Richard Garriott, the creator of the Ultima series of RPGs, is returning to his origins with Shroud of the Avatar: Forsaken Virtues. This game is planned as the first in a series of releases that will be a blend of single-player, story-driven gaming with multiplayer elements. The target platform is the PC, with a delivery date planned for next year. Garriott discussed the details of the design and the development process with GamesIndustry International in a wide-ranging conversation.
The Kickstarter campaign for Shroud of the Avatar begins today, with the game already in development. Garriott has been working on the game for a while, but the decision to put the game project on Kickstarter wasn't made until recently. "I've been gun-shy," said Garriott. "We discussed it for a few years, but I might have opted not to do it except for watching Chris Roberts go through this whole process."
Chris Roberts' Star Citizen Kickstarter was very successful, and Roberts shared his hard-won experience with Garriott. "Now I see how it can be done well, and we've had a chance to interact with our players," said Garriott. "That made me realize that not only is there great value in running a Kickstarter from a financial viewpoint, there's great value in building that relationship with the customers early on - much more than I had imagined previously."
Doing a Kickstarter is essentially turning the classic development process on its ear. In Garriott's experience from the publishing business twenty years ago, a game would be proposed and developed by convincing a few gatekeepers within a publisher, and retail sales would be affected by how well you convinced a handful of retail buyers for major chains that the game was worthy of a strong retail push. You would never interact with customers at all until after the game shipped, and then only in a minor way. Garriott sees the customer input as extremely valuable throughout the process, and it will help him create a game that will resonate with today's audience.
"This is a chance to go back to my roots and do an Ultima-like game, as well as bring in some modern sensibilities to it"
"This is a chance to go back to my roots and do an Ultima-like game, as well as bring in some modern sensibilities to it," said Garriott. "Both in what I think is good storytelling technique that we didn't have in those days, and as well as literal technology that we have now that we didn't have back in those days. And to rectify a few of the errors that have crept into roleplaying games, or at least some of the things that are way too over-trodden in the last few years."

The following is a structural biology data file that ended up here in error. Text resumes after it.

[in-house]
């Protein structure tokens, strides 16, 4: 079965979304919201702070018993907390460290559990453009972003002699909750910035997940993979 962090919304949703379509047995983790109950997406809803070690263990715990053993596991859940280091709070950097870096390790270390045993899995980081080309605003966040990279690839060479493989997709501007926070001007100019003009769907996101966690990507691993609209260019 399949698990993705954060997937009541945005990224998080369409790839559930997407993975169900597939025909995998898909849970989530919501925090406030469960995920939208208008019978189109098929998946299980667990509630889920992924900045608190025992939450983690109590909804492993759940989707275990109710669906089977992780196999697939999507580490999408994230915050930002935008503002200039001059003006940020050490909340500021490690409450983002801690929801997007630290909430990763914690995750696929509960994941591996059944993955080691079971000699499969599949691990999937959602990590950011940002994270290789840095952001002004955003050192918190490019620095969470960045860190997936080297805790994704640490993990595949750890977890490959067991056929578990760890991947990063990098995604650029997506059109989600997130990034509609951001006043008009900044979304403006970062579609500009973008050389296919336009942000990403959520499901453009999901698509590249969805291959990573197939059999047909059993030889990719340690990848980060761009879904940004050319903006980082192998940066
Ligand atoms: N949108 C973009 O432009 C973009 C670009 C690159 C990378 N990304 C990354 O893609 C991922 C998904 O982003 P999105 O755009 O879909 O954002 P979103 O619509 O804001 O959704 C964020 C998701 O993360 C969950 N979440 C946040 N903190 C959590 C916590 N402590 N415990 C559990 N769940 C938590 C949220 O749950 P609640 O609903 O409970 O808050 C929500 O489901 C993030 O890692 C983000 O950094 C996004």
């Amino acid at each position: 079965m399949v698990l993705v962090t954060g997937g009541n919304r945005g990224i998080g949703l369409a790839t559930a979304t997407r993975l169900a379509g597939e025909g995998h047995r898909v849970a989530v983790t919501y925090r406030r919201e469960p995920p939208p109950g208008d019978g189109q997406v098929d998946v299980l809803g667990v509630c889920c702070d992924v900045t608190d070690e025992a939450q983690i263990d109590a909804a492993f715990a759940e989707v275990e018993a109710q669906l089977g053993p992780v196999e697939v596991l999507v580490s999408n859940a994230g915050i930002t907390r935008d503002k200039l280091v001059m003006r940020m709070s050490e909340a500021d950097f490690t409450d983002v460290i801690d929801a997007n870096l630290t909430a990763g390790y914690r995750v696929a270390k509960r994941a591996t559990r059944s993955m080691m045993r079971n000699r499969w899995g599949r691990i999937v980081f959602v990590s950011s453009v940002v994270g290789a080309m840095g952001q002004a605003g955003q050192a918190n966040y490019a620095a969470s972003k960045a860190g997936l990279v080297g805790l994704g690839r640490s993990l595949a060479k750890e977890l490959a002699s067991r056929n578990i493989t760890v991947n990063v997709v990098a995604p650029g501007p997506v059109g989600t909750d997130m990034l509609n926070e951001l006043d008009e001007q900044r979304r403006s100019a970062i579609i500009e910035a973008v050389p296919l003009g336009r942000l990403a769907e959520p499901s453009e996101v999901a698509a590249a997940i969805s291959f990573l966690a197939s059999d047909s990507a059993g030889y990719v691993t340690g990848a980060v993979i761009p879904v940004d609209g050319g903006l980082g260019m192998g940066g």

One of the most important choices Garriott has made is the decision to create a game that's neither a pure single-player experience nor a full massively multiplayer game. "The player base was saying, we really just want a solo player game. It's fine to play multiplayer, but we really were hoping you'd go build a game with a deep story in it that we couldn't get in the best of MMOs," Garriott said. "I'm itching to do that too, but their motivation is from another angle. It's good to know their angle, because that really changes some of the detail as to how I'll both pitch it and how I'll execute on some of it."
Garriott has chosen to create what he calls 'personalized multiplayer.' "Even though it's a story-driven, solo player experience - you can even play it offline if you wish - if you ever connect online there are persistent things about the world that will be uploaded to you," Garriott explained. "There are no shards of reality; there is one copy of the metagame of the story. Everyone's in the same world. If you log on just once a month, you'll have downloaded the current state of affairs of ownership and the current blueprint of people's houses. Everyone that has a shop that sells things, whatever it is that has been built up in the world you'll get to see. Your world will advance because of the contributions of other players."